The arrests were announced by the City of London Police on June 28. Those arrested have only been identified by their ages and include a 29 year-old and and a 31 year-old woman who have since been released on bail. Additionally a 37 year-old and and a 35 year-old woman were arrested by North East Regional Special Operations Unit (NERSOU) officers, and later released pending further enquiries, according to London Police.

The arrests came as part of a two-year collaboration between Microsoft and British authorities. In tech support scams, the fraudsters call victims claiming to be Microsoft or other technology companies in an effort to trick the users into providing system access or paying a fee.

“Realizing that you’ve fallen victim to a scam is a horrible experience for anyone,”  Hugh Milward, Director, Corporate, External and Legal Affairs at Microsoft UK said in a statement. “Not just the loss of money but also the feeling that you’ve been tricked and that your personal information has been stolen.”

Furthe

Milward emphasized that Microsoft does not ‘cold call’ users or use tech support pop ups on websites. Microsoft’s advisory on technical support scams warns users to not trust unsolicited calls or to provide any personal information when an unknown tech support calls comes in.

“If you receive an unsolicited call from someone claiming to be from Microsoft Tech Support, hang up. We do not make these kinds of calls,” Microsoft’s advisory warns.

In the United Kingdom (UK), the Action Fraud national fraud and cyber reporting centre, received 34,504 computer software service fraud reports in 2016.  Tech support scams are also common in the U.S. with the FBI’s Internet Crime Center (IC3) receiving 10,850 tech support fraud complaints in 2016 with financial loses estimated at $7.8 million. In contrast, FBI’s IC3 received 2,673 ransomware complaints in 2016 that resulted in victims losing approximately $2.4 million.

The U.S. Federal Trade Commission (FTC) has been active in 2017 in combatting tech support scams. In May, the FTC announced results from”Operation Tech Trap” which is an effort to stop tech support scams. The FTC together with its law enforcement partners have launched at least 29 law enforcement action against alleged tech support scam operations over the course of the past year.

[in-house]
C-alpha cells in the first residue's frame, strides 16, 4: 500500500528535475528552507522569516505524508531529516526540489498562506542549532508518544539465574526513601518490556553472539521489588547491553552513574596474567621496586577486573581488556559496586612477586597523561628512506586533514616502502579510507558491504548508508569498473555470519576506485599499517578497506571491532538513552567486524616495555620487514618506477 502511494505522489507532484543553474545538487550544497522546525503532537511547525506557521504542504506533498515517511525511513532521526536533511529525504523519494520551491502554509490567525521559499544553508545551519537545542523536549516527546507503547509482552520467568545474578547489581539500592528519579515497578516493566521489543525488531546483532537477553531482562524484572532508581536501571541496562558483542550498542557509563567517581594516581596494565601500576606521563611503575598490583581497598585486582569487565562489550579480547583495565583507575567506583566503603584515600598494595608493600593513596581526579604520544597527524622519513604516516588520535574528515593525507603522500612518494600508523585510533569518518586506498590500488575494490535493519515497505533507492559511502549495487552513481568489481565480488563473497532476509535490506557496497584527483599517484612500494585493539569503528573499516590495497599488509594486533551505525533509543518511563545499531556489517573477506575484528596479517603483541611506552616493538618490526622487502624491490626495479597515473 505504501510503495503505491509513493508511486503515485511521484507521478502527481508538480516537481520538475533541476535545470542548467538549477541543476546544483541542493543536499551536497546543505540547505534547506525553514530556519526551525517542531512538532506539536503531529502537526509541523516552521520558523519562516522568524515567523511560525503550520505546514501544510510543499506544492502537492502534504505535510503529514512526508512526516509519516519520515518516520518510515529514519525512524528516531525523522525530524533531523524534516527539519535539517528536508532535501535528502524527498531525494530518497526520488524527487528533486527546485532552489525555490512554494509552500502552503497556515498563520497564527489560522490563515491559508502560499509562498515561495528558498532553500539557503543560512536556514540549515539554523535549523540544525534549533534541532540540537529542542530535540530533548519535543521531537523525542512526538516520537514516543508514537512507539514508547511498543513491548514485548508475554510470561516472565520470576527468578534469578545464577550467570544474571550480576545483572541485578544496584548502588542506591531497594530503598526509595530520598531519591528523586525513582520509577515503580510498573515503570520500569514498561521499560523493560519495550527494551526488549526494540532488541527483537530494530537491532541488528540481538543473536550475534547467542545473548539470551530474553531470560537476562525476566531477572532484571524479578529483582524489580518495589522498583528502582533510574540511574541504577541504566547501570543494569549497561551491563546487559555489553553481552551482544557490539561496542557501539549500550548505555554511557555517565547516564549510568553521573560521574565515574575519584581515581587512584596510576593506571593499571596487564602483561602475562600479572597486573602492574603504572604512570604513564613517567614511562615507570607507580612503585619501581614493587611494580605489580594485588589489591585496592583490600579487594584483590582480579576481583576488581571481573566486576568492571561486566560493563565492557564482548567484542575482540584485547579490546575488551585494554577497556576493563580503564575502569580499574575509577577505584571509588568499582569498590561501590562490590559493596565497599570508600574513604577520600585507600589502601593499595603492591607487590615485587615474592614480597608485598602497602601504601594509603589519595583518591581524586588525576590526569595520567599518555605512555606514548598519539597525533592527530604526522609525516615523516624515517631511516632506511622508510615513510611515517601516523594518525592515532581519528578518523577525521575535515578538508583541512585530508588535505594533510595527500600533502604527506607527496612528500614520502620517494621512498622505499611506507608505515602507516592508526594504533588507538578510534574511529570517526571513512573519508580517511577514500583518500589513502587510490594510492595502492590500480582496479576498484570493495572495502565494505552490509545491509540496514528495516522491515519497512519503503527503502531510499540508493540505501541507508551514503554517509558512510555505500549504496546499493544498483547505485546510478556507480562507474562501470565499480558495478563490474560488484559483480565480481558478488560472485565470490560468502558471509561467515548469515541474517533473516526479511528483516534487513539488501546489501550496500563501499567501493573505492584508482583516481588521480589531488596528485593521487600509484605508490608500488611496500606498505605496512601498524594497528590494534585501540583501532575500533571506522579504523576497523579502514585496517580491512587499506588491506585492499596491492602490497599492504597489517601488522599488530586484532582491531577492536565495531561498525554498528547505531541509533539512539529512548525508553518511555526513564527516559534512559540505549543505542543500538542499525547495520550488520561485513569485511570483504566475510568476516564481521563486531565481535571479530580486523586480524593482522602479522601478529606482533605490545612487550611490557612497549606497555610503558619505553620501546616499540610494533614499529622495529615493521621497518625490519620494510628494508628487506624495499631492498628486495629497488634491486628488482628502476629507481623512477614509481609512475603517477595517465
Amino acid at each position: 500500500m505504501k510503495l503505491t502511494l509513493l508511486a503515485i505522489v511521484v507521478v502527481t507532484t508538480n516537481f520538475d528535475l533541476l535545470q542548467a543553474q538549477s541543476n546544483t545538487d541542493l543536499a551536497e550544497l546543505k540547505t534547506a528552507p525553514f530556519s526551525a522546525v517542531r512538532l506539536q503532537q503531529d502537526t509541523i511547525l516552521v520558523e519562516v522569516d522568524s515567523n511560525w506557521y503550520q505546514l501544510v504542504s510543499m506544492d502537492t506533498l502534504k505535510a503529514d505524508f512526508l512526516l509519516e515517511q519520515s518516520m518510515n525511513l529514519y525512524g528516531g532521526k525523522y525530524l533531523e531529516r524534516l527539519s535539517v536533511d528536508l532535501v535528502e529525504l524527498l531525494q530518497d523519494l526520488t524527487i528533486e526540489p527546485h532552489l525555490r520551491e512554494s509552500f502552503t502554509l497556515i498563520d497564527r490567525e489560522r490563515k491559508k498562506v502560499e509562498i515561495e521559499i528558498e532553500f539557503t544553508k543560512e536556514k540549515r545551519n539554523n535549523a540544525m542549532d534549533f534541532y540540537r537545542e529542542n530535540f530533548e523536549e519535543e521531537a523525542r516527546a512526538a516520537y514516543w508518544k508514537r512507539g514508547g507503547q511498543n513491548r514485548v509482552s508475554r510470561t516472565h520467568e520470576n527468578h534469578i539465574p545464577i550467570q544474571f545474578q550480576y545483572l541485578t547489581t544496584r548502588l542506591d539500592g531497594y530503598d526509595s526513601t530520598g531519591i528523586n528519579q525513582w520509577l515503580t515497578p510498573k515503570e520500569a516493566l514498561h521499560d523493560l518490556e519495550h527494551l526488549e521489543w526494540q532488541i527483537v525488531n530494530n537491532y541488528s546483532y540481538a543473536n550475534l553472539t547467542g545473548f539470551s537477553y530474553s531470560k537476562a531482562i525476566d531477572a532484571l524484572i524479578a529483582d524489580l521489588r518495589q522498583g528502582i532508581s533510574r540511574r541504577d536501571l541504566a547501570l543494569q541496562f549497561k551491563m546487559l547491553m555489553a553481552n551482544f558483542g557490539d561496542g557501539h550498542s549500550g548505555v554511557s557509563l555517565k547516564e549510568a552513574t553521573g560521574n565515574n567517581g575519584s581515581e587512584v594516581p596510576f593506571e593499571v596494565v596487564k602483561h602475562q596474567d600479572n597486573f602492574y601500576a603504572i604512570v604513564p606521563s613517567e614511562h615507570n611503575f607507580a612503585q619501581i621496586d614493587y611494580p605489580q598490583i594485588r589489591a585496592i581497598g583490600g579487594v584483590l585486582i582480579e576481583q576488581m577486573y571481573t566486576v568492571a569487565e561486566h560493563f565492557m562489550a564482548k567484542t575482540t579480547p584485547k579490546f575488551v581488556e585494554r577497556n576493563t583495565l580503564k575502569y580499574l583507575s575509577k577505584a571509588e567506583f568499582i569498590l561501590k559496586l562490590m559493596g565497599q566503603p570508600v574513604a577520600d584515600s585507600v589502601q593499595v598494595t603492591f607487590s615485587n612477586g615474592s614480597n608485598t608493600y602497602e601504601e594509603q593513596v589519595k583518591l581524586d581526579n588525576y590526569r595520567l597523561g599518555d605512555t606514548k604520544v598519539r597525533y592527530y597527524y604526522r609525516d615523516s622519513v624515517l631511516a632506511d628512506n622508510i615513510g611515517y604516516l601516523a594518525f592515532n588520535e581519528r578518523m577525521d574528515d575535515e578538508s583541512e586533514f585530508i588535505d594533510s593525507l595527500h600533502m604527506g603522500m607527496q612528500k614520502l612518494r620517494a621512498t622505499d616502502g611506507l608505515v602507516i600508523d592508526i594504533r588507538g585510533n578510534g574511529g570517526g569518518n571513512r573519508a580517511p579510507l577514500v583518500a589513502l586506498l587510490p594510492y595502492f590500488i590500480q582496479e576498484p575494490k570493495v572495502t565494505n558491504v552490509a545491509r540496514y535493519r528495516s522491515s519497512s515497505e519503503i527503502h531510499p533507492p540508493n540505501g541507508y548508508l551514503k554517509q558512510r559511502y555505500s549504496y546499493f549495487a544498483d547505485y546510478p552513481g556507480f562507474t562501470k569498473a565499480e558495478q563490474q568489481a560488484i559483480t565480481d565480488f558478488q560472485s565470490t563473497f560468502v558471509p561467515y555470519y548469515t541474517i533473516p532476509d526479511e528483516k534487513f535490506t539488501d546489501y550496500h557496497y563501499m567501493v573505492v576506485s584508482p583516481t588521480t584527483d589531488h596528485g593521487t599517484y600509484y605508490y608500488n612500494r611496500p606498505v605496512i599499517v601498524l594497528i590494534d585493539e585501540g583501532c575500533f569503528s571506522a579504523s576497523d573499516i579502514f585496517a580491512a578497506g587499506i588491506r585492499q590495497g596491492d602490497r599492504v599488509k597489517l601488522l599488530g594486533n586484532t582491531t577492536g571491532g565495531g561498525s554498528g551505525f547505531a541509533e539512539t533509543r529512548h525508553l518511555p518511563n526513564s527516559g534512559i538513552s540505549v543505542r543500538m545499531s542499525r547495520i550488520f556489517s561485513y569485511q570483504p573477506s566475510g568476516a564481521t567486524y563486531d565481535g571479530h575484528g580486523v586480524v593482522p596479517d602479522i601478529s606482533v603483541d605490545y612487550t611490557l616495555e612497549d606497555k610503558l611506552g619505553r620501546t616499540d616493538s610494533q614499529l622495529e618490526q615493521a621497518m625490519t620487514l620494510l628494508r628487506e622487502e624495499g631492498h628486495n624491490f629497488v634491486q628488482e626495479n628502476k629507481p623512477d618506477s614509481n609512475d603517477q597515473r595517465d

The most recent tech support scam settlement announced by the FTC was on June 7, against a group of St. Louis-based defendants that used pop-up ads to trick consumers into buying unnecessary technical support services.

“When tech support scams pop up, the FTC will take action,” Tom Pahl, Acting Director of the FTC’s Bureau of Consumer Protection said in a statement. “Today’s settlements, along with the agency’s recent Operation Tech Trap actions, underscore the FTC’s commitment to protecting consumers from tech support scams.”

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Screening Out Malware with Microsoft Edge

Q. Google Chrome has malware warnings. Does Microsoft’s Windows 10 browser have similar protections?

Photo

In the latest version of Windows 10, open the Windows Defender Security Center in the Settings area to choose how the Edge browser should react to suspicious or malicious sites on the web. Credit The New York Times

A. Microsoft Edge, the browser created for its Windows 10 operating system, has a tool called the Windows Defender SmartScreen designed to thwart malicious websites, apps, downloads and other files that target PCs. The SmartScreen is optional, and you can set the level of protection you wish to have in the Windows Defender Security Center — like outright blocking potentially intrusive software, or opting for a warning that a site may possibly have malicious intentions.

To get there in the latest version of Windows 10 (the Creators Update), go to the Start menu and open the Settings icon; you can also press the Windows and I keys on the keyboard to get there without the mouse. At the bottom of the Settings window, select Update & Security. On the next screen, choose Windows Defender and then Open Windows Defender Security Center.